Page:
Intuitive Structural Design
Krishnapillai Anandasivam, Assistant Professor | National University of Singapore
Most industrial design work is currently accomplished on screen. The assumption is that, if cost is
of no issue, that anything can now be made, thanks to the advances in material and
manufacturing technologies. Designers can now sit back, relax, play with computers, create very
impressive designs, and be sufficiently convinced of their creative abilities. The days in which
designers struggled to find forms with their hands and labor with many prototypes and material
possibilities seems to be coming to an end. We are entering a new period in design history where
it is no longer necessary for designers to be technically competent, sophisticated, or sensitive as
Leonardo, Buckminster Fuller, Walter Gropius, or Charles Eames—whose engagement with
materials and making of things, formed the very basis of most of their creative works.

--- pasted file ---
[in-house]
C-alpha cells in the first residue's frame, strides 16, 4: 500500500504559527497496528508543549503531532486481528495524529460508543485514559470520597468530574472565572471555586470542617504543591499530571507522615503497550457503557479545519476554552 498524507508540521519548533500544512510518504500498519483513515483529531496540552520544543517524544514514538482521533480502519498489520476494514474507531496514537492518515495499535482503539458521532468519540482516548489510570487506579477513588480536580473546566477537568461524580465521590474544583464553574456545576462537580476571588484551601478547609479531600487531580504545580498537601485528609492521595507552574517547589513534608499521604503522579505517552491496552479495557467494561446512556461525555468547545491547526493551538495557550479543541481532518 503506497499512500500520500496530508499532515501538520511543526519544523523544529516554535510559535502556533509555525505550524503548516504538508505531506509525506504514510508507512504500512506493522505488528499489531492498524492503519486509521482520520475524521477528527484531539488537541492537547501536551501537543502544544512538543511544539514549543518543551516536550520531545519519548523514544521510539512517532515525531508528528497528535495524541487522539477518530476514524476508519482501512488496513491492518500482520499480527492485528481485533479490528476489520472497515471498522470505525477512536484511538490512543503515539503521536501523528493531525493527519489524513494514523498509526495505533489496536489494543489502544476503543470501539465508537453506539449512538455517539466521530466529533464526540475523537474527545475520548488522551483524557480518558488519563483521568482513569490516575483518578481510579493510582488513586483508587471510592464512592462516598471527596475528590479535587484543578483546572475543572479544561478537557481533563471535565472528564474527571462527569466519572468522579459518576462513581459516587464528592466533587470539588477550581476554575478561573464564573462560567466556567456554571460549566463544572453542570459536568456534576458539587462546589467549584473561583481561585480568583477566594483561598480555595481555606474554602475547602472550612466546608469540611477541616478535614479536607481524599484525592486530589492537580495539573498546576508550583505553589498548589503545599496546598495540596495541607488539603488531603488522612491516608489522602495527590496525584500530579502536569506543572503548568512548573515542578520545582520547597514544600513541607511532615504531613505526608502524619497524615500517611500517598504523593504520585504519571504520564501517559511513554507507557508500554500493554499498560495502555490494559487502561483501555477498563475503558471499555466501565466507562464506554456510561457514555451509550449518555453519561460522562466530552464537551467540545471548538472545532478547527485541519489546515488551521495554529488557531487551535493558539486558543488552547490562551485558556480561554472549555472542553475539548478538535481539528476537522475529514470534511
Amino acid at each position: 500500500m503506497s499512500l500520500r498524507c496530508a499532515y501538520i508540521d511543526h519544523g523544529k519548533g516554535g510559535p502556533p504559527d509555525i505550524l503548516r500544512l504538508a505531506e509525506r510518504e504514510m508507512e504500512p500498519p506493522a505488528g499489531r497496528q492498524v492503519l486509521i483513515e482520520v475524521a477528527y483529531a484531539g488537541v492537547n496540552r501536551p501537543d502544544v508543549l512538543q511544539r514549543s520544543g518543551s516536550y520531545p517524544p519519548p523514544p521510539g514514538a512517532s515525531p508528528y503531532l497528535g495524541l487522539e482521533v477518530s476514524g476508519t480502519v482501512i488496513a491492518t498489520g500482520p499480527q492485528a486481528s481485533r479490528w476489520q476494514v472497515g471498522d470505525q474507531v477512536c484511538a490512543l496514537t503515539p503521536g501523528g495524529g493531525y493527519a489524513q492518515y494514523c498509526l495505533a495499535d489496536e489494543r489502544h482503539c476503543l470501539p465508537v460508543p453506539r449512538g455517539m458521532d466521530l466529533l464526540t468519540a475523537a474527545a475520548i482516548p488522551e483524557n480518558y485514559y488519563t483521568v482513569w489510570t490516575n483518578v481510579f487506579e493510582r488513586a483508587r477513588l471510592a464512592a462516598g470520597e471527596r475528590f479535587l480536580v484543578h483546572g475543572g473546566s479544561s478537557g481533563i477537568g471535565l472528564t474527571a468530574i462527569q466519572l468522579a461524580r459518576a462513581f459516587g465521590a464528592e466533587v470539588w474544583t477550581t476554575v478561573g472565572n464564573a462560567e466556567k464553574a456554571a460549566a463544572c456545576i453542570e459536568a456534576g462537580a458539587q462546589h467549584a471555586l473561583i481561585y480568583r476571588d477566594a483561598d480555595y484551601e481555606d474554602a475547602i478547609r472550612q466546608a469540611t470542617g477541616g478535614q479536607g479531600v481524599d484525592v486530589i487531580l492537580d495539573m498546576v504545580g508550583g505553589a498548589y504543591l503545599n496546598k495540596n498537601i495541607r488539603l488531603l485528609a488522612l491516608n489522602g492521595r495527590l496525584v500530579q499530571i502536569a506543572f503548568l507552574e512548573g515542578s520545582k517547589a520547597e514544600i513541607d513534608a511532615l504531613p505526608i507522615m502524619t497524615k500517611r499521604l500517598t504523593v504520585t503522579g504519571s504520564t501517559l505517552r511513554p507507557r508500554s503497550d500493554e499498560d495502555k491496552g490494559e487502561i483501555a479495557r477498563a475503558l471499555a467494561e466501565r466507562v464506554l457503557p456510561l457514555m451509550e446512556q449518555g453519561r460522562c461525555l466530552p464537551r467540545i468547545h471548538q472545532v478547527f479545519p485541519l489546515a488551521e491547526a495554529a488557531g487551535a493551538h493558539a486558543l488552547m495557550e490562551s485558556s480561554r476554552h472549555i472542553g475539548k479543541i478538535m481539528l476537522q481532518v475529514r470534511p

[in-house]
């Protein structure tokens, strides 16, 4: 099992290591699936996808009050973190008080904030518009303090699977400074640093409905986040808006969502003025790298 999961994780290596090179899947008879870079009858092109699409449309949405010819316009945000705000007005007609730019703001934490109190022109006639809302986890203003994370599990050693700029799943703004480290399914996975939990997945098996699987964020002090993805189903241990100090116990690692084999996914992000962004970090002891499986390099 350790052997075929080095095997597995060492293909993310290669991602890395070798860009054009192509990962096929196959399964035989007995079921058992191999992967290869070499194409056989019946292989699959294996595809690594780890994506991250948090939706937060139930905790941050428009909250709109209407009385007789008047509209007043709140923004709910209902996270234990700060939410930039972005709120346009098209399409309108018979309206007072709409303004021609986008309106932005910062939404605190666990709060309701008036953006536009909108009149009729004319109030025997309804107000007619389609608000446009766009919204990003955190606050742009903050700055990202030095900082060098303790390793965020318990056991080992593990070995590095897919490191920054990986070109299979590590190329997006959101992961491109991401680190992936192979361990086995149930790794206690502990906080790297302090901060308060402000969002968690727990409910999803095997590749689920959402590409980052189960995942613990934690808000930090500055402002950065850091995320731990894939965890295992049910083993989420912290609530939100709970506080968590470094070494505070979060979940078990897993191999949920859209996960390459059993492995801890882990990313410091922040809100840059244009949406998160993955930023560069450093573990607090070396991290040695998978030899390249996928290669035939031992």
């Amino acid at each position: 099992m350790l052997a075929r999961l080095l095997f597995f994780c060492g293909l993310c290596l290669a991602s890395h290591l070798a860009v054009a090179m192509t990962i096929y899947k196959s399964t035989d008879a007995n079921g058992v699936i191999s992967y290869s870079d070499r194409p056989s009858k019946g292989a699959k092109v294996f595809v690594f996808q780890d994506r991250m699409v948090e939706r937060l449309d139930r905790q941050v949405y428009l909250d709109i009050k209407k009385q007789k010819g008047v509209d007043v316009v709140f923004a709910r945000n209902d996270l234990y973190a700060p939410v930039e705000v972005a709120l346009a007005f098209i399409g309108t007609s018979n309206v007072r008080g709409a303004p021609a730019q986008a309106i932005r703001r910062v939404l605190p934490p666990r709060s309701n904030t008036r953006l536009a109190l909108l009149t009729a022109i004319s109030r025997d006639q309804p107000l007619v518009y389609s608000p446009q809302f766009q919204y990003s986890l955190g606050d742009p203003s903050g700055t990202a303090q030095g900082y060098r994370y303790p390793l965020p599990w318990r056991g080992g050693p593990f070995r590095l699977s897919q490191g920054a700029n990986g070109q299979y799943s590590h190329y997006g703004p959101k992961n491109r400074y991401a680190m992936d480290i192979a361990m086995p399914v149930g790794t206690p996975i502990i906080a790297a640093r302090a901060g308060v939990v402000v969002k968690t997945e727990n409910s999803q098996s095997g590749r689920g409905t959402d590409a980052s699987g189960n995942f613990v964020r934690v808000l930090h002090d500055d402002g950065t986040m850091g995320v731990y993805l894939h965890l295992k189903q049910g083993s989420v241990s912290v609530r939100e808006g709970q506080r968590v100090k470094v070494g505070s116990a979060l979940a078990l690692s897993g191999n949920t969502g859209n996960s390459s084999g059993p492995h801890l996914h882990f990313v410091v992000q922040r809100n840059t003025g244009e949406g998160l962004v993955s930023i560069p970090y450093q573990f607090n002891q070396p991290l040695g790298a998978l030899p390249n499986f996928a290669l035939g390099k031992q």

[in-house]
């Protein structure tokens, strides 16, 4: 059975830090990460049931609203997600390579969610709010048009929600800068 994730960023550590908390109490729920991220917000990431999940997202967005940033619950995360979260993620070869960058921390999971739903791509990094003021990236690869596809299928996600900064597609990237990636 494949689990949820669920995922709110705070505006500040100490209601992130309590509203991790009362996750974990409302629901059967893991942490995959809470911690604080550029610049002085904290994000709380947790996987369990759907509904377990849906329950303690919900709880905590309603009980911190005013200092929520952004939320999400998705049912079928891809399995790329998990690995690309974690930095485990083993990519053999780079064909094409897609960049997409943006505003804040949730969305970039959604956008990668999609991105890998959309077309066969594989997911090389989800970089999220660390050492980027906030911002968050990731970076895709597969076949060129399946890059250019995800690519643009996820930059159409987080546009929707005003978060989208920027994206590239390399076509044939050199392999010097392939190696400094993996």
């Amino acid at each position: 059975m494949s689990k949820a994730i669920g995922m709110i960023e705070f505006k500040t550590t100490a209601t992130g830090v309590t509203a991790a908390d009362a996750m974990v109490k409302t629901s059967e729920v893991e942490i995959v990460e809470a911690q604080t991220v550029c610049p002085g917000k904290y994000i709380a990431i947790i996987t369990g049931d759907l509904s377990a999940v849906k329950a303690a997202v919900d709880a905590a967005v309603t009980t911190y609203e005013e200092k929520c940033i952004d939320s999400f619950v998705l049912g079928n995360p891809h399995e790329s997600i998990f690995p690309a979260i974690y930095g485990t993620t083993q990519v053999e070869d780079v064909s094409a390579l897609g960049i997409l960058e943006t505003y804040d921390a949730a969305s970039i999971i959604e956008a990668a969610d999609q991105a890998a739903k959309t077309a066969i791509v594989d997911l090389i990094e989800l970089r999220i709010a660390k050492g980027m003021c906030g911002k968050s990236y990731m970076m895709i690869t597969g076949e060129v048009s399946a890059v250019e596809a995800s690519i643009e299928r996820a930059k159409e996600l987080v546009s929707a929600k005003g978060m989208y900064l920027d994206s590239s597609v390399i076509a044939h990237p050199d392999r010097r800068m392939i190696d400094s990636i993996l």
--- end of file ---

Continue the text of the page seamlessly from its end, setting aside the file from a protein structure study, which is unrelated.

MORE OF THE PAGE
Strangely, such thinking was popular before the modern movement. Designers just needed to
design. There were engineers, technicians, and others to do the rest. The modern movement, led
by the Bauhaus, radically revered this thinking. It brought together “the making” and “the
thinking“—giving rise to one of the greatest revolutions in design history that exploited the new
possibilities opened by new material technologies and manufacturing processes.
In the context of the explosive expansion of material and manufacturing possibilities, we see
young designers effortlessly exploiting this ever-expanding pool of possibilities to create designs
that readily win media appreciation. Why then, should students of design bother with technology?